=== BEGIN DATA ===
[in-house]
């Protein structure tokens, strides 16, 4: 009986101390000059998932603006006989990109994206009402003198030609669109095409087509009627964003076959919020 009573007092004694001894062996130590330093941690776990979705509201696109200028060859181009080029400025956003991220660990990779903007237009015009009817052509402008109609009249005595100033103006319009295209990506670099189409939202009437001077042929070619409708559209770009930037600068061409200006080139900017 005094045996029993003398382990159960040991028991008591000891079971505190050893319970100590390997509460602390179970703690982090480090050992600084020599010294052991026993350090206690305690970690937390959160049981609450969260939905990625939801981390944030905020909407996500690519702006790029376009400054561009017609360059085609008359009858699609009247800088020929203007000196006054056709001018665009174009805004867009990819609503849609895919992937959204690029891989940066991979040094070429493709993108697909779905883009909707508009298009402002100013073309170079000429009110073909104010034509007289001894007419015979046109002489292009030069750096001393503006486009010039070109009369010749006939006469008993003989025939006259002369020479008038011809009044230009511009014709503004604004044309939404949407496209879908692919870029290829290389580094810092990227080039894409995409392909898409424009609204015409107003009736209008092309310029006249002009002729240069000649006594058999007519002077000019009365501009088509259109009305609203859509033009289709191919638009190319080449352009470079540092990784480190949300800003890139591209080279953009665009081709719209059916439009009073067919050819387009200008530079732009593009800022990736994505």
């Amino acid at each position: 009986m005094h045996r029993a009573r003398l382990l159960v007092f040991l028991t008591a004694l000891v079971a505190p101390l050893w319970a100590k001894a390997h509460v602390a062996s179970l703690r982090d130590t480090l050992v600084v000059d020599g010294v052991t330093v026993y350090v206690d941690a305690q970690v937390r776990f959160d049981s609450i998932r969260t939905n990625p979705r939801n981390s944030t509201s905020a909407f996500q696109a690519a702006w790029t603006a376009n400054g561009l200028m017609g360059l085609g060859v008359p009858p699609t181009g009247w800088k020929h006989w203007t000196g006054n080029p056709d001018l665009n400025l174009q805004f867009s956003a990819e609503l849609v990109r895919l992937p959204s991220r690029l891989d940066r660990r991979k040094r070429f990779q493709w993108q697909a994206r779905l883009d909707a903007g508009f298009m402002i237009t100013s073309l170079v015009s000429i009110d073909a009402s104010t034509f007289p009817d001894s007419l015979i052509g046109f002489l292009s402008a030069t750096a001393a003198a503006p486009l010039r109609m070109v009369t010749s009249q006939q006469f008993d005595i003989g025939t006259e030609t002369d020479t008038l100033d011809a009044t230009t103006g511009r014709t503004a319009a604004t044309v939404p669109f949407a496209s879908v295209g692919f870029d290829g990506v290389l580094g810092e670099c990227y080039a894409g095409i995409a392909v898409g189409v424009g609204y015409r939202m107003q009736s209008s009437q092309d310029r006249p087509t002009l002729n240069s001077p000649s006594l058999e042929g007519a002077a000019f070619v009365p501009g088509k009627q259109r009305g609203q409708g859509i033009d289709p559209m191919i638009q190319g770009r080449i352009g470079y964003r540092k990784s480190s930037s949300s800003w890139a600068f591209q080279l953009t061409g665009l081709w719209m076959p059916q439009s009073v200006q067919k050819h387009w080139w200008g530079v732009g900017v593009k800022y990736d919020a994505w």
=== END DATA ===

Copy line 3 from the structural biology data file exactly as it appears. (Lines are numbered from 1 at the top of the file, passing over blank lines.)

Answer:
């Amino acid at each position: 009986m005094h045996r029993a009573r003398l382990l159960v007092f040991l028991t008591a004694l000891v079971a505190p101390l050893w319970a100590k001894a390997h509460v602390a062996s179970l703690r982090d130590t480090l050992v600084v000059d020599g010294v052991t330093v026993y350090v206690d941690a305690q970690v937390r776990f959160d049981s609450i998932r969260t939905n990625p979705r939801n981390s944030t509201s905020a909407f996500q696109a690519a702006w790029t603006a376009n400054g561009l200028m017609g360059l085609g060859v008359p009858p699609t181009g009247w800088k020929h006989w203007t000196g006054n080029p056709d001018l665009n400025l174009q805004f867009s956003a990819e609503l849609v990109r895919l992937p959204s991220r690029l891989d940066r660990r991979k040094r070429f990779q493709w993108q697909a994206r779905l883009d909707a903007g508009f298009m402002i237009t100013s073309l170079v015009s000429i009110d073909a009402s104010t034509f007289p009817d001894s007419l015979i052509g046109f002489l292009s402008a030069t750096a001393a003198a503006p486009l010039r109609m070109v009369t010749s009249q006939q006469f008993d005595i003989g025939t006259e030609t002369d020479t008038l100033d011809a009044t230009t103006g511009r014709t503004a319009a604004t044309v939404p669109f949407a496209s879908v295209g692919f870029d290829g990506v290389l580094g810092e670099c990227y080039a894409g095409i995409a392909v898409g189409v424009g609204y015409r939202m107003q009736s209008s009437q092309d310029r006249p087509t002009l002729n240069s001077p000649s006594l058999e042929g007519a002077a000019f070619v009365p501009g088509k009627q259109r009305g609203q409708g859509i033009d289709p559209m191919i638009q190319g770009r080449i352009g470079y964003r540092k990784s480190s930037s949300s800003w890139a600068f591209q080279l953009t061409g665009l081709w719209m076959p059916q439009s009073v200006q067919k050819h387009w080139w200008g530079v732009g900017v593009k800022y990736d919020a994505w």